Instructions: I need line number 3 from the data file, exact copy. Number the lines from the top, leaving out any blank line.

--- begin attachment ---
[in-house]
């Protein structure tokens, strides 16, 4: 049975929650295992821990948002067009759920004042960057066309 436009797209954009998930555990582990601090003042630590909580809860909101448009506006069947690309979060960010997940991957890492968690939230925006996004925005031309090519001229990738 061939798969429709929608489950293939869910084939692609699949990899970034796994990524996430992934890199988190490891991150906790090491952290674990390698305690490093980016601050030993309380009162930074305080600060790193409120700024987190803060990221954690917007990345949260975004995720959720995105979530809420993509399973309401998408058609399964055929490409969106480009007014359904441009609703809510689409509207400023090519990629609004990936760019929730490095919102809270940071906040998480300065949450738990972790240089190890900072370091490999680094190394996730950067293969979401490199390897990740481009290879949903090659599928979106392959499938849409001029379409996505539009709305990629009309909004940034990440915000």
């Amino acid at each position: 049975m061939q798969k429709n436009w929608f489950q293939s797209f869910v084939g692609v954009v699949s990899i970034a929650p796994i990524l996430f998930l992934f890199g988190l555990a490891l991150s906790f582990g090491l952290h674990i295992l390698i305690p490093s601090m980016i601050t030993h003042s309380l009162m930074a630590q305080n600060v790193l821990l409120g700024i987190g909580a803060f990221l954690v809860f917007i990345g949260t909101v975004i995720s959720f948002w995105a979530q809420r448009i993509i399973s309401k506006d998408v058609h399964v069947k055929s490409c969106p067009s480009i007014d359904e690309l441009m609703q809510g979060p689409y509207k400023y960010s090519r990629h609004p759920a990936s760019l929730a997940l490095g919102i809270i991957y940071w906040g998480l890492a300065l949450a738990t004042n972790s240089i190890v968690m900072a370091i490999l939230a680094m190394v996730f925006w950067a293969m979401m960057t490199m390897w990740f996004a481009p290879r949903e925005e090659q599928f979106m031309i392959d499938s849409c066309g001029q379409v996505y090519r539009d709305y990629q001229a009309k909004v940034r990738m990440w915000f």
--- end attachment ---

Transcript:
């Amino acid at each position: 049975m061939q798969k429709n436009w929608f489950q293939s797209f869910v084939g692609v954009v699949s990899i970034a929650p796994i990524l996430f998930l992934f890199g988190l555990a490891l991150s906790f582990g090491l952290h674990i295992l390698i305690p490093s601090m980016i601050t030993h003042s309380l009162m930074a630590q305080n600060v790193l821990l409120g700024i987190g909580a803060f990221l954690v809860f917007i990345g949260t909101v975004i995720s959720f948002w995105a979530q809420r448009i993509i399973s309401k506006d998408v058609h399964v069947k055929s490409c969106p067009s480009i007014d359904e690309l441009m609703q809510g979060p689409y509207k400023y960010s090519r990629h609004p759920a990936s760019l929730a997940l490095g919102i809270i991957y940071w906040g998480l890492a300065l949450a738990t004042n972790s240089i190890v968690m900072a370091i490999l939230a680094m190394v996730f925006w950067a293969m979401m960057t490199m390897w990740f996004a481009p290879r949903e925005e090659q599928f979106m031309i392959d499938s849409c066309g001029q379409v996505y090519r539009d709305y990629q001229a009309k909004v940034r990738m990440w915000f």